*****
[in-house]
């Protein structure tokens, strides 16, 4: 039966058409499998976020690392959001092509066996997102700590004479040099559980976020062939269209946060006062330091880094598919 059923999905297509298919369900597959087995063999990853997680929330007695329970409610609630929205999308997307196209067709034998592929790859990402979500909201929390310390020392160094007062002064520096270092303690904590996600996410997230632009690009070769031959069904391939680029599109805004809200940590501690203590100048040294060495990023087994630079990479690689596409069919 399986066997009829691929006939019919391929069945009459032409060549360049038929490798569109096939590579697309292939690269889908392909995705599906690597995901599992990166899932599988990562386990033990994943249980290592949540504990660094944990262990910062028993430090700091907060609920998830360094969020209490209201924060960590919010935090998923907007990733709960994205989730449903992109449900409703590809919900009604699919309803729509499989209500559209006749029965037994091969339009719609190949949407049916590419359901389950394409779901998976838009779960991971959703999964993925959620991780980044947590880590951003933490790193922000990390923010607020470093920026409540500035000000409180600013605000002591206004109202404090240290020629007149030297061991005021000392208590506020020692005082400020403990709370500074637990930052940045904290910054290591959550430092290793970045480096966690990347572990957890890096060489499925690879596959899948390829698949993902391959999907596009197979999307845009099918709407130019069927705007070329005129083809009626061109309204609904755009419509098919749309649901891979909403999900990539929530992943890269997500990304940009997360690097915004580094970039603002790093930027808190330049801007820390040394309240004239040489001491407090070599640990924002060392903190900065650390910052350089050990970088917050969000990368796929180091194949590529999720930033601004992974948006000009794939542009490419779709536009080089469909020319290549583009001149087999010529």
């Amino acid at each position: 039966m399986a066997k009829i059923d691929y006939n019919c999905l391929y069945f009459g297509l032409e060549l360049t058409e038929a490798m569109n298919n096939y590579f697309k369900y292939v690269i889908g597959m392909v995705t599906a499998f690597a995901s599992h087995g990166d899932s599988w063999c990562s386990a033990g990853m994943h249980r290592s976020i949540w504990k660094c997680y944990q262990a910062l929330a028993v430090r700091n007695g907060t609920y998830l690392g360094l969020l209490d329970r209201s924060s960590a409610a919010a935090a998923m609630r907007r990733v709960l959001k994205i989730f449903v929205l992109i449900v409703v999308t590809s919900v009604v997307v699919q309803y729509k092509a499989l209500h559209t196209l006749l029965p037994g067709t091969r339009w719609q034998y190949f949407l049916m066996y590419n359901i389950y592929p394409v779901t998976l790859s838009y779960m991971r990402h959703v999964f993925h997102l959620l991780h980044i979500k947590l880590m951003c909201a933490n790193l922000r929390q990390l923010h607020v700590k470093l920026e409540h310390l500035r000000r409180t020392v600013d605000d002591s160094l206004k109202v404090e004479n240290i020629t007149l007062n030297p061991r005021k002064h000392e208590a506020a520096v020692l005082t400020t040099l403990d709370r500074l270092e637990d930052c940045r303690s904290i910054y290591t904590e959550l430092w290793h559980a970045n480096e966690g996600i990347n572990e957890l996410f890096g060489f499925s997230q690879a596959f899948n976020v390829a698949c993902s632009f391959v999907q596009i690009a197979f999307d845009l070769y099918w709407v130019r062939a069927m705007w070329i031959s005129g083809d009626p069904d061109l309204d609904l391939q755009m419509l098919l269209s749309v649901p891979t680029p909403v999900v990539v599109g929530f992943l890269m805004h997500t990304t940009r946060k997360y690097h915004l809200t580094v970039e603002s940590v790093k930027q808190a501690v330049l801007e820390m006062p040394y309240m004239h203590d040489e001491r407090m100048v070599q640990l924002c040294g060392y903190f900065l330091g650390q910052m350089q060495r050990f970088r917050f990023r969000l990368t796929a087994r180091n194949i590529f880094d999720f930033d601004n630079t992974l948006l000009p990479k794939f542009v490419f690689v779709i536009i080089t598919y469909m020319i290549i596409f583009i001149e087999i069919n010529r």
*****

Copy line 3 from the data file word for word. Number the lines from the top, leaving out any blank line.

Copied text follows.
């Amino acid at each position: 039966m399986a066997k009829i059923d691929y006939n019919c999905l391929y069945f009459g297509l032409e060549l360049t058409e038929a490798m569109n298919n096939y590579f697309k369900y292939v690269i889908g597959m392909v995705t599906a499998f690597a995901s599992h087995g990166d899932s599988w063999c990562s386990a033990g990853m994943h249980r290592s976020i949540w504990k660094c997680y944990q262990a910062l929330a028993v430090r700091n007695g907060t609920y998830l690392g360094l969020l209490d329970r209201s924060s960590a409610a919010a935090a998923m609630r907007r990733v709960l959001k994205i989730f449903v929205l992109i449900v409703v999308t590809s919900v009604v997307v699919q309803y729509k092509a499989l209500h559209t196209l006749l029965p037994g067709t091969r339009w719609q034998y190949f949407l049916m066996y590419n359901i389950y592929p394409v779901t998976l790859s838009y779960m991971r990402h959703v999964f993925h997102l959620l991780h980044i979500k947590l880590m951003c909201a933490n790193l922000r929390q990390l923010h607020v700590k470093l920026e409540h310390l500035r000000r409180t020392v600013d605000d002591s160094l206004k109202v404090e004479n240290i020629t007149l007062n030297p061991r005021k002064h000392e208590a506020a520096v020692l005082t400020t040099l403990d709370r500074l270092e637990d930052c940045r303690s904290i910054y290591t904590e959550l430092w290793h559980a970045n480096e966690g996600i990347n572990e957890l996410f890096g060489f499925s997230q690879a596959f899948n976020v390829a698949c993902s632009f391959v999907q596009i690009a197979f999307d845009l070769y099918w709407v130019r062939a069927m705007w070329i031959s005129g083809d009626p069904d061109l309204d609904l391939q755009m419509l098919l269209s749309v649901p891979t680029p909403v999900v990539v599109g929530f992943l890269m805004h997500t990304t940009r946060k997360y690097h915004l809200t580094v970039e603002s940590v790093k930027q808190a501690v330049l801007e820390m006062p040394y309240m004239h203590d040489e001491r407090m100048v070599q640990l924002c040294g060392y903190f900065l330091g650390q910052m350089q060495r050990f970088r917050f990023r969000l990368t796929a087994r180091n194949i590529f880094d999720f930033d601004n630079t992974l948006l000009p990479k794939f542009v490419f690689v779709i536009i080089t598919y469909m020319i290549i596409f583009i001149e087999i069919n010529r």